In this scheme, it is important to note that to have a valid sample of conceptual model variables in a given 5 min time block, the block must have valid measurements of fog CTH, LWP, surface visibility, and surface temperature and pressure. Therefore, it is possible to have fog cases without valid samples of conceptual model variables for some time periods. We decided to use these cases (if they comply with the data quality control of Sect. 3.4) and to consider all the samples with valid conceptual model calculations for the statistical analyses.
3.4 Data quality control
After data treatment is complete for all automatically detected fog events, a manual check is done to remove cases where data are unreliable. This happens when instruments operate under non-optimal conditions or when the upper liquid cloud flagging algorithm did not work correctly.
This control consist of accepting or removing complete fog cases and their associated dataset. A fog case is removed from the data pool if measurements taken when the fog takes place comply with at least one of the following criteria:
Data are taken during or after strong precipitation: strong precipitation wets the microwave radiometer radome, leading to unreliable LWP retrievals for an unpredictable period of time that can last up to hours, even when following all maintenance instructions (Görsdorf et al., 2020). Additionally, strong rain leads to difficulties in identifying the fog CTH because the strong reflectivity from rain hides the weaker returns from suspended fog droplets.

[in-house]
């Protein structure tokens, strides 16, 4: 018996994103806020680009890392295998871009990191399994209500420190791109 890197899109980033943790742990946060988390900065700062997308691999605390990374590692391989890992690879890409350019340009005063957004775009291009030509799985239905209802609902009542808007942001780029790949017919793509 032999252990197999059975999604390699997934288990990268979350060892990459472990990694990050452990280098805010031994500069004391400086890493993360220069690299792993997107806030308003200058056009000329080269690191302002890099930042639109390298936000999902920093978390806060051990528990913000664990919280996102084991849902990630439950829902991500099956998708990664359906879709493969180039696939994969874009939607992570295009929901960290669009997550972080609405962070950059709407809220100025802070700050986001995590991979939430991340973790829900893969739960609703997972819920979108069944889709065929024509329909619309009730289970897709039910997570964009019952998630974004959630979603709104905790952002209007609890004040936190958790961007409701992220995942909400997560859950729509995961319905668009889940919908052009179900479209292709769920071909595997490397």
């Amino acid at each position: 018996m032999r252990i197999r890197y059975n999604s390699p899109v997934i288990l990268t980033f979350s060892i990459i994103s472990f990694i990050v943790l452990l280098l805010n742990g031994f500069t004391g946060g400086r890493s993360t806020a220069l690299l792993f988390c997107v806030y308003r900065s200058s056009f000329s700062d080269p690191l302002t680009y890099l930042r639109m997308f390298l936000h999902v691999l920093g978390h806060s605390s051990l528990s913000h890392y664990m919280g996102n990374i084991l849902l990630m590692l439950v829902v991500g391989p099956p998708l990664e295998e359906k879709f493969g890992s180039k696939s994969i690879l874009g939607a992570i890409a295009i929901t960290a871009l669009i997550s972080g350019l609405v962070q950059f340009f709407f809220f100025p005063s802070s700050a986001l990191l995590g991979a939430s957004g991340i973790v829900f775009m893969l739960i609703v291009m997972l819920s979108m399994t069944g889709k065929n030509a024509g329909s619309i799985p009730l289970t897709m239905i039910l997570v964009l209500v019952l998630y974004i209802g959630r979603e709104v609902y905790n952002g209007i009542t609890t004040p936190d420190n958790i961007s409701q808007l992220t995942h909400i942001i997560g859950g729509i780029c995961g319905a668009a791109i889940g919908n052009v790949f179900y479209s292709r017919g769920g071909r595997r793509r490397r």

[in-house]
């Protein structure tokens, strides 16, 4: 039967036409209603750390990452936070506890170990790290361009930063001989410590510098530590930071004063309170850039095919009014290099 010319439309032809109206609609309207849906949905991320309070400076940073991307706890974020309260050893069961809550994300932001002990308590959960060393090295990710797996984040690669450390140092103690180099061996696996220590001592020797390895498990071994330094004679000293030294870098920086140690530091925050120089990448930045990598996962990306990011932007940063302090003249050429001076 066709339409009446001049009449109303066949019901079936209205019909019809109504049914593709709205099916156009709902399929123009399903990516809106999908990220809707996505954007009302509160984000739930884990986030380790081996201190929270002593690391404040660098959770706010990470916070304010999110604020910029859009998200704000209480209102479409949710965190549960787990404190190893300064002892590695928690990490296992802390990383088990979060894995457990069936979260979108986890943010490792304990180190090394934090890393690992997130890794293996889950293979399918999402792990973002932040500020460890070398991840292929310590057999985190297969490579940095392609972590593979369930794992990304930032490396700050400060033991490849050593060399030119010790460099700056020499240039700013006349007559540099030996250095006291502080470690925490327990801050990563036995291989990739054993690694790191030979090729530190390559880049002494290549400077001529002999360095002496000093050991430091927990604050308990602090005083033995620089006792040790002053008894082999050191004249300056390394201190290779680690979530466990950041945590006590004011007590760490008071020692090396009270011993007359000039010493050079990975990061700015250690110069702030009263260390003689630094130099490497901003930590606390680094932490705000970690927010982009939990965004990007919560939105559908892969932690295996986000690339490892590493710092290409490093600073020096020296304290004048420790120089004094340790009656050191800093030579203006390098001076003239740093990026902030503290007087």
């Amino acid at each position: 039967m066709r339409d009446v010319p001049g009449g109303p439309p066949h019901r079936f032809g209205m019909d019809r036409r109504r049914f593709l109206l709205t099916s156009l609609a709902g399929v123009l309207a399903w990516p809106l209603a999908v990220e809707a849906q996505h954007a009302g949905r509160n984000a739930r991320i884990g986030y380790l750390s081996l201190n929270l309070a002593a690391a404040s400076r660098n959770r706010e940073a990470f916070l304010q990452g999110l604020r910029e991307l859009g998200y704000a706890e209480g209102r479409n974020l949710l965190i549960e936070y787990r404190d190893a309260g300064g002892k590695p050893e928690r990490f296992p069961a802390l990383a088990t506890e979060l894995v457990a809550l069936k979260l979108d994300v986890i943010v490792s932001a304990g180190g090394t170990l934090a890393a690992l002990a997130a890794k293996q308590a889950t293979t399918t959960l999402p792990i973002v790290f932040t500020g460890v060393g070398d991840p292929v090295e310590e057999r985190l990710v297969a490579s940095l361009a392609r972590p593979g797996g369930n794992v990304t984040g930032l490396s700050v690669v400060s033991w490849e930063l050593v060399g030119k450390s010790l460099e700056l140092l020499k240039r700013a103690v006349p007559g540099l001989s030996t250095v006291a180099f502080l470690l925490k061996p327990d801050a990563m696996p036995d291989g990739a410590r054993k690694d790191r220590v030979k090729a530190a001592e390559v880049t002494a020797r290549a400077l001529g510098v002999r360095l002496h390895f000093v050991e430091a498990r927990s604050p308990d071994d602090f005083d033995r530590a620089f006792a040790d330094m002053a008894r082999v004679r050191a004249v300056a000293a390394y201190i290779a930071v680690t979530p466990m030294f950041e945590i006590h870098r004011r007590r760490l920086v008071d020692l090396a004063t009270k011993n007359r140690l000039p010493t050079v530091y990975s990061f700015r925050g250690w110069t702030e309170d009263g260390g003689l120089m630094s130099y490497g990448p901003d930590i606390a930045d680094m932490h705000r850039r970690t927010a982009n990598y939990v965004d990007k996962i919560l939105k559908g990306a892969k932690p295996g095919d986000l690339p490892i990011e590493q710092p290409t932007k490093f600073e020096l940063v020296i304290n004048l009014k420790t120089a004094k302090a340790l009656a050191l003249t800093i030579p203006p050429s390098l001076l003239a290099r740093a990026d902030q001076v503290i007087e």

There are no valid data blocks: no CTH or LWP retrievals could be made for the given fog event. This can happen when fog is thinner than 85 m or when liquid clouds are present above fog for the complete event duration.
Fog and cloud borders are not well identified: in some cases the automatic cloud border detection algorithm fails, leading to unfiltered LWP retrievals with liquid clouds above or to a bad estimation of fog CTH when upper clouds are too close to the fog layer. The latter can be seen in the radar data as multilayer fog formed by the union of two previously independent cloud layers. This situation departs from the single well-mixed layer assumption, and therefore the conceptual model is not applicable.
The quick looks for the accepted and rejected fog cases are available in the article Supplement. After this stage we end with 80 valid fog cases and 137 rejected cases, where 50 were removed because of criterion 1, 69 because of criterion 2, and 18 because of criterion 3. These 80 valid fog cases have at least one valid sample of conceptual model variables (see Sect. 3.3), which are then used in the next stages of data analysis and results.